The following table summarizes the effect of interchanging four good parts for the four not-so-good ones. You’ll also see that we don’t even need the best parts to save hundreds of millions of dollars. In fact, we just need to use average (median, really) parts. *Best-In-Class is based on using the data for the 2nd or 3rd-best performer; some top performers operate under unique circumstances.


So, if everyone were to use best-in-class parts, the industry could save $375 million. While that may seem unrealistic, one would be hard pressed to argue against a goal of mid-pack performance. But by using mid-pack parts to build HE Frankenstein, the industry could save well over $200 million.

Before talking about some of the things you might do to achieve mid-pack performance, let’s do the same rebuilding of the auto monster – “Auto-Frankenstein.” As with HE, we’ve lopped off the lowest cost provider before quantifying best-in-class.
*Best-In-Class is based on using the data for the 2nd or 3rd-best performer

If Auto Frankenstein were to perform at the best-in-class level, OEMs could save a total of $1.3 billion annually. Drawing a line at the median and calculating the potential savings for the OEMs above the line results in $535 million in annual savings. That’s over a half-billion dollars just to get to mid-pack!

Now before you email or call us with your concerns regarding lack of part interchangeability or the interconnectedness of parts (e.g. adding warehouses increases fixed and variable costs while reducing transportation costs), I will admit that we have not built the perfect supply chain monsters. Besides, we’re talking about Frankenstein – not exactly the most elegant (or manageable) specimen. But the fact remains that no one OEM is best at everything. Even after correcting for the reasons why any one company is “different” we’re going to find that the opportunities are huge.

So, what can OEMs do to build their own Frankenstein monsters? There are two approaches here. One approach assumes that you can’t re-build all of the supply chain parts yourself. In these cases, you would be better off working with other OEMs to build the part that is interchangeable with both organizations. This is happening today. Some OEMs are collaborating with other OEMs on outbound transportation. By combining routes, route densities increase and, therefore, delivery costs go down. With sales going down, inventory will be going down proportionally. This means warehouses will have empty space. Are their collaboration opportunities that would enable better utilization of fixed facilities?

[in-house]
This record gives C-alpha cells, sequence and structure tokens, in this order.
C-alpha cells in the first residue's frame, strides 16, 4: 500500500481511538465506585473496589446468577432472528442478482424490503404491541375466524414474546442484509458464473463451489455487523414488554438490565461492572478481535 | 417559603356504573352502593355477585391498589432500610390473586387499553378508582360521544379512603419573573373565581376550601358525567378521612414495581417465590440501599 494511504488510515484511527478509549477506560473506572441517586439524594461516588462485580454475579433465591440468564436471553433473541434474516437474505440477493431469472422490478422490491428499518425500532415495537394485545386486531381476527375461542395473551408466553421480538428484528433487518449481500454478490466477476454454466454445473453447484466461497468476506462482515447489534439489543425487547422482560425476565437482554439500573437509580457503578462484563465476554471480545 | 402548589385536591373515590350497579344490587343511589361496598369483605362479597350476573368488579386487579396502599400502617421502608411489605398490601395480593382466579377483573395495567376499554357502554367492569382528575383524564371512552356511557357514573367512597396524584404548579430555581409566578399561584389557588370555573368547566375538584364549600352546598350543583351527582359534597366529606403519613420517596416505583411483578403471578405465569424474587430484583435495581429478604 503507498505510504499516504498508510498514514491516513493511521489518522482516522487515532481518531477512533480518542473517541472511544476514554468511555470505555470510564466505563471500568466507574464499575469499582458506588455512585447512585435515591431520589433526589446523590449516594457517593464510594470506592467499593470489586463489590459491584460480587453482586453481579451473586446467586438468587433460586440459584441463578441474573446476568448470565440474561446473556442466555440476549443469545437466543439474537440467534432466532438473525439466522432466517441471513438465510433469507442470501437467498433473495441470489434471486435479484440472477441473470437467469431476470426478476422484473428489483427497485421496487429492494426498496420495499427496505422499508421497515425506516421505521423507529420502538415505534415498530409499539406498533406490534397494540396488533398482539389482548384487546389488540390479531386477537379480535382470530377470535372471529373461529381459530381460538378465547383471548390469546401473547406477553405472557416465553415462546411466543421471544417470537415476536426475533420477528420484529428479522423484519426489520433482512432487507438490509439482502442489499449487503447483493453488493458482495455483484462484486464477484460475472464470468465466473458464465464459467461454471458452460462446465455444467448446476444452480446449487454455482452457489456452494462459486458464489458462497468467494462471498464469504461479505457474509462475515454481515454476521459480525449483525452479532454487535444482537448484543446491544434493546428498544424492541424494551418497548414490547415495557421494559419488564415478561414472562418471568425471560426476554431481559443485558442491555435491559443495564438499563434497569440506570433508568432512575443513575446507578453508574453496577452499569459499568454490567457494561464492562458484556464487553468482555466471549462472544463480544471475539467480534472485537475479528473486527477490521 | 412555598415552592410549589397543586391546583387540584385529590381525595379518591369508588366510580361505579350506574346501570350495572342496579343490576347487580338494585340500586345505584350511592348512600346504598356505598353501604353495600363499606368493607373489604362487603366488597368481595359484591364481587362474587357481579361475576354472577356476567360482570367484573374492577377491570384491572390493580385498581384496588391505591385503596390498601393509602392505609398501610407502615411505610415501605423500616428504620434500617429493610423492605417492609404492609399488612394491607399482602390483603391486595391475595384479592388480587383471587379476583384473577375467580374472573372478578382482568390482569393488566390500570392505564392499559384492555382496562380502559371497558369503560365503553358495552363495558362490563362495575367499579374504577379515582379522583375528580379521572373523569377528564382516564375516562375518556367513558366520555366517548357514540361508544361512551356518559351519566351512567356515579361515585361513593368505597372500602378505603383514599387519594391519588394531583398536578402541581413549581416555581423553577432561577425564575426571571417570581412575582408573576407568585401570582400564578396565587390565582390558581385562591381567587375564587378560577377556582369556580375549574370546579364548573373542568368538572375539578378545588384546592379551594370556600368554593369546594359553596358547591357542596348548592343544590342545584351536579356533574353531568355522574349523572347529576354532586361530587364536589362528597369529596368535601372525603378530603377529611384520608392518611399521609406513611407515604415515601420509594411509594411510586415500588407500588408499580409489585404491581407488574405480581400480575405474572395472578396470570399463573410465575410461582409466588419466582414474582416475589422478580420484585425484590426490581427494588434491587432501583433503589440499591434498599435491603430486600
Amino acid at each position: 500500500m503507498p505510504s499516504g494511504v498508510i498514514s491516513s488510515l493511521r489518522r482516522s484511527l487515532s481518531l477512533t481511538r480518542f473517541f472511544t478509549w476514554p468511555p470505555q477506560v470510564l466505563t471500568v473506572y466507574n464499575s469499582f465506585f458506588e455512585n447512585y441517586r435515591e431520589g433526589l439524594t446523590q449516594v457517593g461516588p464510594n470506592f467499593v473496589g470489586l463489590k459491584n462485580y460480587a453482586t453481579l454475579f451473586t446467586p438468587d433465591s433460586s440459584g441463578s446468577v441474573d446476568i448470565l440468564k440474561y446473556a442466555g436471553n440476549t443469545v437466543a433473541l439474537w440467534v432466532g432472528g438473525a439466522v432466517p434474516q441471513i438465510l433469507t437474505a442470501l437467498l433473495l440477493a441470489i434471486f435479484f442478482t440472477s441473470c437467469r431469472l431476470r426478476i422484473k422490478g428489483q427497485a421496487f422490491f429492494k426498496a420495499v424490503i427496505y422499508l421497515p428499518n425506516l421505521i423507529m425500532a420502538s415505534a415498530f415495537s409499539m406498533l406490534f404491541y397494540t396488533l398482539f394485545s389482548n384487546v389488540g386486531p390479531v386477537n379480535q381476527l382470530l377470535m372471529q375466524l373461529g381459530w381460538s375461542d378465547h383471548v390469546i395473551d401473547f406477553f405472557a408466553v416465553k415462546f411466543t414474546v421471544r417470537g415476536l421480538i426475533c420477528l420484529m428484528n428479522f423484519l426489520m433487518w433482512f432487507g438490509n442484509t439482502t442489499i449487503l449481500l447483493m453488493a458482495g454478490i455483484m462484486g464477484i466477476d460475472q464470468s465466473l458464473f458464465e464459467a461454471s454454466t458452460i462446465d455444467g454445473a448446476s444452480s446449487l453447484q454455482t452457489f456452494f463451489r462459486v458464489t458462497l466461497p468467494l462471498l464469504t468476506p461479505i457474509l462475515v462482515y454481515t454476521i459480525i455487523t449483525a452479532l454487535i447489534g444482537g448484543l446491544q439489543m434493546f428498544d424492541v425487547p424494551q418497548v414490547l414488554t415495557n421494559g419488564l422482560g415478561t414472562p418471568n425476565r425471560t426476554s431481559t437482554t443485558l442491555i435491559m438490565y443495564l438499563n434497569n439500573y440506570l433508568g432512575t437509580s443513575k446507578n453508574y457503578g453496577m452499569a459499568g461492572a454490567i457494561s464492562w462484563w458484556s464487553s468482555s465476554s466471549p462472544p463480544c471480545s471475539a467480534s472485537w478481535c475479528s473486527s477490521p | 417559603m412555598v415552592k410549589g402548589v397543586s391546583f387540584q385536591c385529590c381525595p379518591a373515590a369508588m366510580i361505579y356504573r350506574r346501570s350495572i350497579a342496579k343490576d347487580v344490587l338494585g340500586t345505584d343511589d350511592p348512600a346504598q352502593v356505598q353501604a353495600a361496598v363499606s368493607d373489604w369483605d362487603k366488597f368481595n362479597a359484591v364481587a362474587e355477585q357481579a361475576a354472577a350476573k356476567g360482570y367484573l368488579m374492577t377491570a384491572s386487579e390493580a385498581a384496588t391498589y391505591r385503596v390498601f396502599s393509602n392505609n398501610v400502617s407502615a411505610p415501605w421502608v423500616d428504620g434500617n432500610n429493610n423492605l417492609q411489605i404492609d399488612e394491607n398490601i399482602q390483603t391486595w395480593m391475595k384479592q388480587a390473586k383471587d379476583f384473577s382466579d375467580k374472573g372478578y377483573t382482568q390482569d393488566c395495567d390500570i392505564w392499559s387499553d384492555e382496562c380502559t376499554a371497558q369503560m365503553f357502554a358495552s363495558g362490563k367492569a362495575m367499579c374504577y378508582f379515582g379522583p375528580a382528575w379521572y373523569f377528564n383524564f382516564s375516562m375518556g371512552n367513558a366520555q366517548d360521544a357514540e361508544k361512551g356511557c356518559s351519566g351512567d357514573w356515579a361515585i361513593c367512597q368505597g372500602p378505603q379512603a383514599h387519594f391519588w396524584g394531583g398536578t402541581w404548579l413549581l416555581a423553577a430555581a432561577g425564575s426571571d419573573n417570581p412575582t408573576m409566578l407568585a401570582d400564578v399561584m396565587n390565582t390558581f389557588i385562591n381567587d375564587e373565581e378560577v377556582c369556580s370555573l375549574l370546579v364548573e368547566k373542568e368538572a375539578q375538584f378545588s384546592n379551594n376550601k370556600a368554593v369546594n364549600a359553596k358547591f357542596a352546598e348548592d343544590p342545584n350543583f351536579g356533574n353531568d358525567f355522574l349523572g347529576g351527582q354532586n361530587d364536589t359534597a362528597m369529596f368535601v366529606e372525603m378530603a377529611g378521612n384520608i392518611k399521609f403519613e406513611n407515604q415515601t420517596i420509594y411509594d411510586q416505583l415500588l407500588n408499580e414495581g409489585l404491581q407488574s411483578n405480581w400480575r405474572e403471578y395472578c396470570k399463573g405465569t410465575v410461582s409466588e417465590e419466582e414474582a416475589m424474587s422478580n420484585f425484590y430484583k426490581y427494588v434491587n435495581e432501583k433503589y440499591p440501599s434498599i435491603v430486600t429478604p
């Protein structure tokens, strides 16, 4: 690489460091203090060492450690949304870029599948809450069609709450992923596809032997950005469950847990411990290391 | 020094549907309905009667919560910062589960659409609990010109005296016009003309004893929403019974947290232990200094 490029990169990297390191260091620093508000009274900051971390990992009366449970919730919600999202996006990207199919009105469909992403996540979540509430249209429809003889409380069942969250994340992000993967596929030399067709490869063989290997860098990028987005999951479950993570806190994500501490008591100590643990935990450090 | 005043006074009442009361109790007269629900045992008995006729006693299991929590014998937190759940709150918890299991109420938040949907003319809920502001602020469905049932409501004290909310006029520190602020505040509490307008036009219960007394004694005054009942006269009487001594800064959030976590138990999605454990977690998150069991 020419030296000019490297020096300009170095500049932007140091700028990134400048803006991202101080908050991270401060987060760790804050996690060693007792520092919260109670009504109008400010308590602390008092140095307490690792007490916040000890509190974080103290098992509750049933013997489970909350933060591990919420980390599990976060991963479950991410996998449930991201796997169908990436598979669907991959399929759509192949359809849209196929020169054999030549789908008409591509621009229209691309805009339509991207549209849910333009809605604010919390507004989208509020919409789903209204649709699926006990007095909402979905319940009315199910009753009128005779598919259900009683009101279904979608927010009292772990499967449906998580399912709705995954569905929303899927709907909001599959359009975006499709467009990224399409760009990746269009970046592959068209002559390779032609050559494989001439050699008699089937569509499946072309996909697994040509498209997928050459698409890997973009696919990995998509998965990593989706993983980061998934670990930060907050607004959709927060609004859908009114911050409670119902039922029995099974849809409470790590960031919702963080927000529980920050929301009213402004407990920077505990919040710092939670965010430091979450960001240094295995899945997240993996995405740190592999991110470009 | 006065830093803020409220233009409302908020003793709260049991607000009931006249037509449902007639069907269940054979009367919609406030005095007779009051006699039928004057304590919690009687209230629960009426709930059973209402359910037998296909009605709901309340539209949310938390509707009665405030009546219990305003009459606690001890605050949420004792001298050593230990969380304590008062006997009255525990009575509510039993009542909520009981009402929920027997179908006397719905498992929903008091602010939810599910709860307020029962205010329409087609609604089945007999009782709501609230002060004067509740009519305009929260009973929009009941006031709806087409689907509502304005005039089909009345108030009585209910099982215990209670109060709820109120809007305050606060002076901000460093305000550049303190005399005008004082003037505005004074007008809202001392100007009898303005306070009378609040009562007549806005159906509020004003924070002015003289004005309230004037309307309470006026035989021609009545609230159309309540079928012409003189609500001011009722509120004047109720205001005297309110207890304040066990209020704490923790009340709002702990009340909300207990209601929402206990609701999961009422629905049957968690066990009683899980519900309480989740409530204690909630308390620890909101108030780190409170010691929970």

The other approach is to build your own monster parts. Audit freight bills not just for accuracy, but also to find savings (they’re in there). Benchmark your freight rates – based on our recent analysis, there is a surprising lack of correlation between volume and rates on a number of high volume lanes. Rethink some mode choices (and associated order response times). Increase warehouse productivity by up to 50% (for those of you that attend our conferences, you’re aware of at least two OEMs that have done this). Stop ordering so many parts with high likelihood of obsolescence. And for those of you that collect dealer inventories (and if you don’t, you should), why do you continue to order additional inventory on some parts when you have more than a lifetime supply in the field?

In these economic times, we can not afford to play it safe. Ferret out every practice in your supply chain that is done simply because “it is the way we have always done it.” It can be hard to change, to admit that others may have a better idea. Today, however, it is the way to survive.

"Man," I cried, "how ignorant art thou in thy pride of wisdom!" – Dr. Frankenstein

Please let us know your thoughts on our blog CarlisleBlogFeedback.com

Wednesday, March 18, 2009

Everything You Wanted to Know About ”Revenue Management” Technology ..But Were Afraid to Ask - Sanjay Seth

Last week we talked about the need to unlearn what we think we “know” about pricing, and to focus efforts on simple creativity to start ringing the bell with revenue management. Let’s focus on these no-brainer simple solutions to revenue management.

Can You Handle the Truth? Or, Are You Lost In Detail and In Denial, With No Enabling Processes and Tools.

When it comes to revenue management, most companies face several hurdles. To start with, most are lost in detail. A typical OEM has thousands of part numbers, millions of transactional dealer data and deep folklores about pricing. Add to that volumes of ad-hoc market research, which typically collects dust. Let’s not forget about supersessions, which at most organizations is a pricing black hole. Beyond that there are sacred cows - part numbers considered “untouchable” without any rhyme or reason. These are all symptoms of either nonexistent or non-explicit pricing strategies and enabling processes.

Organizations also fall into the trap of instituting data-intensive approaches to service revenue management (such as elasticity, transactional analysis, etc.), only to realize that these approaches work in other industries but present problems in service-parts.

Then there is the belief that all pricing problems will be solved once new software is implemented.

The list goes on. You get the point.